If the government wants to bring the country out of its stagnation and set it well on the road towards development and progress, it must first and foremost nationalise the middleman’s trading sector. The bourgeoisie, who wish to see both the triumph of the spirit of money-making and the enjoyment of consumer goods, and at the same time, the triumph of their contemptuous attitude towards the mass of the people and the scandalous aspect of profit-making (should we not rather call it robbery?), in fact invest largely in this sector. The intermediary market which formerly was dominated by the settlers will be invaded by the young national bourgeoisie. In a colonial economy, the intermediary sector is by far the most important. If you want to progress, you must decide in the first few hours to nationalise this sector. But it is clear that such a nationalisation ought not to take on a rigidly state-controlled aspect. It is not a question of placing at the head of these services, citizens, who have had no political education, Every time such a procedure has been adopted, it has been seen that the government has in fact contributed to the triumph of a dictatorship of civil servants who had been set in the mould of the former mother country, and who quickly showed themselves incapable of thinking in terms of the nation as a whole. These civil servants very soon began to sabotage the national economy and to throw its structure out of joint. Under them, corruption, prevarication, the diversion of stocks and the black market came to stay. Nationalising the intermediary sector means organising wholesale and retail co-operatives on a democratic basis. It also means decentralising these co-operatives by getting the mass of the people interested in the ordering of public affairs. You will not be able to do all this unless you give the people some political education.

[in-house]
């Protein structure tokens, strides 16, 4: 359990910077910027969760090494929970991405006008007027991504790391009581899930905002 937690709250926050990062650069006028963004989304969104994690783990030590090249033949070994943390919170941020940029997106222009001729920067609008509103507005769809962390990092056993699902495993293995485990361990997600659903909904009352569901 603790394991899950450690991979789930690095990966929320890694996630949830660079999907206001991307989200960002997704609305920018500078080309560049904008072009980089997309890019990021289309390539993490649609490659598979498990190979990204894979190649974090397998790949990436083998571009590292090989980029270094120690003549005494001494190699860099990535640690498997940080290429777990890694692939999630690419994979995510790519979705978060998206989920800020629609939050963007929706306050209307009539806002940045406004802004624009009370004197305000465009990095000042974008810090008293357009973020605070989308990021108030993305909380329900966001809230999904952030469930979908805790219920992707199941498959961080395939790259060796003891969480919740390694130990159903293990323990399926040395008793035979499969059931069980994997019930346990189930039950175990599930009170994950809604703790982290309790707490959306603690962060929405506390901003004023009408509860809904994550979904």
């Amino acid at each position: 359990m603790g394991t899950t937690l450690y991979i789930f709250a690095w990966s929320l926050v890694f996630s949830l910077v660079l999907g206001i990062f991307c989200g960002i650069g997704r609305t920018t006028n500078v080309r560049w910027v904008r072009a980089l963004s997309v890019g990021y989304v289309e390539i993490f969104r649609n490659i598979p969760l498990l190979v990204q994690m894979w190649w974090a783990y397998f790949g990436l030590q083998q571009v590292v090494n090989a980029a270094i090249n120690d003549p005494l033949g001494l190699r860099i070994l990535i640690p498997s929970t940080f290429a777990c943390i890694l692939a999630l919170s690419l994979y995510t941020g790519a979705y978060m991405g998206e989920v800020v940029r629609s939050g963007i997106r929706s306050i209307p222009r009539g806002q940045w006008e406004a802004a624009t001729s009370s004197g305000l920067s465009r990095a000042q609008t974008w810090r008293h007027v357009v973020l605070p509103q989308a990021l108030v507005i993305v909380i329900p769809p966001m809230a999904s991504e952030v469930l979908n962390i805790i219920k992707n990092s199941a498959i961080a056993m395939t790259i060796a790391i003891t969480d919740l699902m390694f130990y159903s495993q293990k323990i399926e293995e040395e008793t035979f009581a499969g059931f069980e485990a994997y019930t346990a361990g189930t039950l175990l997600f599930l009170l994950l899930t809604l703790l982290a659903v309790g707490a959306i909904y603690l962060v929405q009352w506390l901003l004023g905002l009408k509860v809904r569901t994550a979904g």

Previously, it was realised that this key problem should be clarified once and for all. Today, it is true that the principle of the political education of the masses is generally subscribed to in underdeveloped countries. But it does not seem that this primordial task is really taken to heart. When people stress the need to educate the people politically, they decide to point out at the same time, that they want to be supported by the people in the action that they are taking. A government which declares that it wishes to educate the people politically thus expresses its desire to govern with the people and for the people. It ought not to speak a language destined to camouflage a bourgeois administration. In the capitalist countries, the bourgeois governments have long since left this infantile stage of authority behind. To put it bluntly, they govern with the help of their laws, their economic strength and their police. Now that their power is firmly established they no longer need to lose time in striking demagogic attitudes. They govern in their own interests, and they have the courage of their own strength. They have created legitimacy and they are strong in their own right.
The bourgeois caste in newly independent countries have not yet the cynicism nor the unruffled calm which are founded on the strength of long- established bourgeoisies. From this springs the fact that they show a certain anxiety to hide their real convictions, to side-track, and in short to set themselves up as a popular force. But the inclusion of the masses in politics does not consist in mobilising three or four times a year ten thousand or a hundred thousand men and women. These meetings and spectacular gatherings are akin to the old tactics that date from before independence, whereby you exhibited your forces in order to prove to yourself and to others that you had the people behind you. The political education of the masses proposes not to treat the masses as children but to make adults of them.